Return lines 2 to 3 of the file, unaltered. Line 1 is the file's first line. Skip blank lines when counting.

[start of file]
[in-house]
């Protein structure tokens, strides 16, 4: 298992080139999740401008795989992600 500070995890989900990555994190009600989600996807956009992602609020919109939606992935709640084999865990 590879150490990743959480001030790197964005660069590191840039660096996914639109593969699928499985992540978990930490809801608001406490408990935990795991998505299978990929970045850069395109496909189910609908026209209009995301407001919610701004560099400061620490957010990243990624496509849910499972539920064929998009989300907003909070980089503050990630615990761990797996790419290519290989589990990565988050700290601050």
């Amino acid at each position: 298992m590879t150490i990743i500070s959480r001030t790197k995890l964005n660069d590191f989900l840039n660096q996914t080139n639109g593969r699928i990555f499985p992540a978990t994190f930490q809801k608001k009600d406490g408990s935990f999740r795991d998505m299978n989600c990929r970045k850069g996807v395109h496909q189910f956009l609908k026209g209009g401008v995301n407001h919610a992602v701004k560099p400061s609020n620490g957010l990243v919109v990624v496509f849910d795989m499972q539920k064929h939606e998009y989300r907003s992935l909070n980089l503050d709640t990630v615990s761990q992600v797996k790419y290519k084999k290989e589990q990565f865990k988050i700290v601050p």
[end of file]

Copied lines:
């Protein structure tokens, strides 16, 4: 298992080139999740401008795989992600 500070995890989900990555994190009600989600996807956009992602609020919109939606992935709640084999865990 590879150490990743959480001030790197964005660069590191840039660096996914639109593969699928499985992540978990930490809801608001406490408990935990795991998505299978990929970045850069395109496909189910609908026209209009995301407001919610701004560099400061620490957010990243990624496509849910499972539920064929998009989300907003909070980089503050990630615990761990797996790419290519290989589990990565988050700290601050």
């Amino acid at each position: 298992m590879t150490i990743i500070s959480r001030t790197k995890l964005n660069d590191f989900l840039n660096q996914t080139n639109g593969r699928i990555f499985p992540a978990t994190f930490q809801k608001k009600d406490g408990s935990f999740r795991d998505m299978n989600c990929r970045k850069g996807v395109h496909q189910f956009l609908k026209g209009g401008v995301n407001h919610a992602v701004k560099p400061s609020n620490g957010l990243v919109v990624v496509f849910d795989m499972q539920k064929h939606e998009y989300r907003s992935l909070n980089l503050d709640t990630v615990s761990q992600v797996k790419y290519k084999k290989e589990q990565f865990k988050i700290v601050p």